National / International News

The man who prepared France for D-Day

BBC - Tue, 2014-06-03 15:24
The man who told ordinary French people what to do on D-Day

Independence fiscal forecast updated

BBC - Tue, 2014-06-03 15:22
An independent Scotland could face bigger spending cuts and higher tax rises than previously predicted, according to latest update from the IFS.

People 'more negative about Russia'

BBC - Tue, 2014-06-03 15:07
People's views of Russia have strongly deteriorated since last year, the latest 24-country poll conducted for the BBC World Service suggests.

Lessons on dying, to be learned from doctors

Marketplace - American Public Media - Tue, 2014-06-03 15:07

A New England pediatrician – writing under the pseudonym Russell Saunders – wrote an article in the Daily Beast today about a new study that confirms something we’ve known for years: Physicians do not want to prolong the end of their lives unnecessarily.

An overwhelming number of them (88 percent) said they would want an “advance directive that would stipulate ‘do not resuscitate’ (or DNR) status at the ends of their lives,” Saunders wrote, something I, too, learned as I wrote an article for Marketplace and the New York Times last fall:

“When it comes to dying, doctors, of course, are ultimately no different from the rest of us. And their emotional and physical struggles are surely every bit as wrenching. But they have a clear advantage over many of us. They have seen death up close. They understand their choices, and they have access to the best that medicine has to offer.”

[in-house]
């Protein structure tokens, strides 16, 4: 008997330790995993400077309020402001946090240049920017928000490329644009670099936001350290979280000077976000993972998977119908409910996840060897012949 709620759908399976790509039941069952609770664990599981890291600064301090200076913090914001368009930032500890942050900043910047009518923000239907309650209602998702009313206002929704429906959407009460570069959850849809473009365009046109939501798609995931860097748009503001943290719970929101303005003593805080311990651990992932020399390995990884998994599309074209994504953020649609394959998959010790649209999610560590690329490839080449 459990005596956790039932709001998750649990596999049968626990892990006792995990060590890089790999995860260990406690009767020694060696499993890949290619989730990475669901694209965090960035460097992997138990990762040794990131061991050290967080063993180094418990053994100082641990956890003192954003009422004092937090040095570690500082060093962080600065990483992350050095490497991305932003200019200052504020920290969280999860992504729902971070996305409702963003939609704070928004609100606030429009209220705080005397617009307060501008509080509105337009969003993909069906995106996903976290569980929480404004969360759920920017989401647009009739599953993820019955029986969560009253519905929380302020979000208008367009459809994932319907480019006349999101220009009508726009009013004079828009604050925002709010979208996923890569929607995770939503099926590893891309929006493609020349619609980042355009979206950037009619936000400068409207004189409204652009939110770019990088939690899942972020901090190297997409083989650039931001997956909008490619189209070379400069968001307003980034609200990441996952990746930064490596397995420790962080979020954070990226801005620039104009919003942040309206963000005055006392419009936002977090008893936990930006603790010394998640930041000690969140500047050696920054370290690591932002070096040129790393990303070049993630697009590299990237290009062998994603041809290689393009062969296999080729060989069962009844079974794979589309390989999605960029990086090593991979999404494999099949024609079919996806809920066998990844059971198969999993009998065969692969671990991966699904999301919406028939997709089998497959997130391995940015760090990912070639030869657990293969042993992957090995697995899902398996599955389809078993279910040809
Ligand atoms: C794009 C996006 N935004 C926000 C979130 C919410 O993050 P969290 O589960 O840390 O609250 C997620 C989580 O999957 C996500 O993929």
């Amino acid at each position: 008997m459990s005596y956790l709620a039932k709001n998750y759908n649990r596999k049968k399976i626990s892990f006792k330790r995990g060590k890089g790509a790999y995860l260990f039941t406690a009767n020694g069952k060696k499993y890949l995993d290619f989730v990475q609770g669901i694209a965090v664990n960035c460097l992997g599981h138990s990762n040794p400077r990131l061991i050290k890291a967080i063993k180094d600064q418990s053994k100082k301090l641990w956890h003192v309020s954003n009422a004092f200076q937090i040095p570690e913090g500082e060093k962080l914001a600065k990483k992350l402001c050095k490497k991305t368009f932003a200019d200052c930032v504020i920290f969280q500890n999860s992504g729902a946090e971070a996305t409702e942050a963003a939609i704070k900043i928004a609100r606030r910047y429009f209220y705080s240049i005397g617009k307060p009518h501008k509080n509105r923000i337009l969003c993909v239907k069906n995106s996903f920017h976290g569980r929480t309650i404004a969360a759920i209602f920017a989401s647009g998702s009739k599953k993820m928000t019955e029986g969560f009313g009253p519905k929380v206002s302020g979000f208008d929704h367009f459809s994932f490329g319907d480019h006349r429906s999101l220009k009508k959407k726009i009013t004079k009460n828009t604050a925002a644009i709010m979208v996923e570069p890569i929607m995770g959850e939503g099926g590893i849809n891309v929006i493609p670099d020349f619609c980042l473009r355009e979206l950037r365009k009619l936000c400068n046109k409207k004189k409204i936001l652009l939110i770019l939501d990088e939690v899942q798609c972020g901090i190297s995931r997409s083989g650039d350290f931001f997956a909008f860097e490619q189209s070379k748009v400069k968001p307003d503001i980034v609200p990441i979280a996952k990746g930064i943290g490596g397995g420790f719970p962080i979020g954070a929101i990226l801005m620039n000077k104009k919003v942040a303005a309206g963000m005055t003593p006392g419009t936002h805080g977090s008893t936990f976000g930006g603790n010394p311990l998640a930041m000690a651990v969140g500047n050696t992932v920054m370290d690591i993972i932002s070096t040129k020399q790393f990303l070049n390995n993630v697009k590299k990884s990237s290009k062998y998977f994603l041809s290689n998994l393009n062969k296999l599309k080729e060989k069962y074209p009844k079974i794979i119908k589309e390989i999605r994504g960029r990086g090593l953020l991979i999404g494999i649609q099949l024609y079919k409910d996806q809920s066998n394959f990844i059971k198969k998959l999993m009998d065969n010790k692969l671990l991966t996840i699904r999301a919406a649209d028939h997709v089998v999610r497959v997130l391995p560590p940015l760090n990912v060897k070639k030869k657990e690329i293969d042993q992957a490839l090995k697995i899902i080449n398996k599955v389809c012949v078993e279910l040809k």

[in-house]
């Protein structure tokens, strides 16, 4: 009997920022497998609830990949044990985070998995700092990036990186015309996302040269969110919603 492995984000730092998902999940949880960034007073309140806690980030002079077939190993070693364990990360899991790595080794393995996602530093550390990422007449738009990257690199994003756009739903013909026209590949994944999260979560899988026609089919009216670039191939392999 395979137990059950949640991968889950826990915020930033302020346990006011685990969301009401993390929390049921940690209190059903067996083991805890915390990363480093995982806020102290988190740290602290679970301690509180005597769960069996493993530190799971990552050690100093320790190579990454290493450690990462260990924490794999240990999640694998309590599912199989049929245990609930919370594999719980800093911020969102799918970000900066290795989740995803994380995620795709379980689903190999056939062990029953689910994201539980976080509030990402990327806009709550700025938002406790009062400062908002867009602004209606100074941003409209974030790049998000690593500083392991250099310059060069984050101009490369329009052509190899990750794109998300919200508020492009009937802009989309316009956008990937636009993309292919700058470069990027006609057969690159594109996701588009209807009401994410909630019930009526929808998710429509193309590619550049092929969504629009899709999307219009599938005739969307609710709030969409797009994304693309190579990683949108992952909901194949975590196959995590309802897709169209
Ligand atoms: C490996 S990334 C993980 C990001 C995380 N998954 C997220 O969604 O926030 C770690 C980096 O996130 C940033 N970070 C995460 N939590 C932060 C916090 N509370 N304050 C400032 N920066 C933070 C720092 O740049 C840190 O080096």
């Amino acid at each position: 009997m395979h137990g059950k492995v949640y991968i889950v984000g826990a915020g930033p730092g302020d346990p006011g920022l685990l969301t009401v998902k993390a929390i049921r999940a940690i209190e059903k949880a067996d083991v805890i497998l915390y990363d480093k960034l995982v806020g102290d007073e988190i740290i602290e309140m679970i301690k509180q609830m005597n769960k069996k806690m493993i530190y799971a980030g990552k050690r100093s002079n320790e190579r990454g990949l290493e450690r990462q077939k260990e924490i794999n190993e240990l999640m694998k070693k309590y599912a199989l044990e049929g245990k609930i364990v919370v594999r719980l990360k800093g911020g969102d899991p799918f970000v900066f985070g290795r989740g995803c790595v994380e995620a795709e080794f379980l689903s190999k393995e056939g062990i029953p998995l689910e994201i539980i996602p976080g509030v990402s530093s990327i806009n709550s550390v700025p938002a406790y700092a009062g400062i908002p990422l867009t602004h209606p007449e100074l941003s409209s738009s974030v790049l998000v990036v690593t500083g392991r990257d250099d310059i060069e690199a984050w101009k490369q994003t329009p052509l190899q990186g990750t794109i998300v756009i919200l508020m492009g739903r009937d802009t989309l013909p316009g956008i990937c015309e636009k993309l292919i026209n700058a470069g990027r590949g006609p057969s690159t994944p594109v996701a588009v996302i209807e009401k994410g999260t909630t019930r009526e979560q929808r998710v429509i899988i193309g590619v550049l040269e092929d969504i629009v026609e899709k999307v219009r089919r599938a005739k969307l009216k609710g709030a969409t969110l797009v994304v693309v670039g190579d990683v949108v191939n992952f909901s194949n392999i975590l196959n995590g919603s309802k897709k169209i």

Examining the choices doctors make about their own final days can help the rest of us. While most people want to die at home, Medicare data shows that more than 50 percent of patients spend their final days in the hospital or a nursing home.

Part of the problem is most patients don’t know when the game is up. Simply, it’s hard for someone who lacks medical training to know whether there’s a chance to throw that Hail Mary and still win the game. Doctors know better.

The question is how to get our physicians to do a better job giving us the kind of information they have, thanks to their training and exposure to life-and-death situations. One obvious answer is to pay doctors to sit down and have these conversations with their patients.

It’s clear talking about death is difficult, sometimes near impossible. That’s true for some physicians, too. But as this new study suggests, doctors are arguably more thoughtful than the general public. And that gives doctors a chance to consider carefully whether the next procedure they order for their dying patient is a procedure they would order for themselves.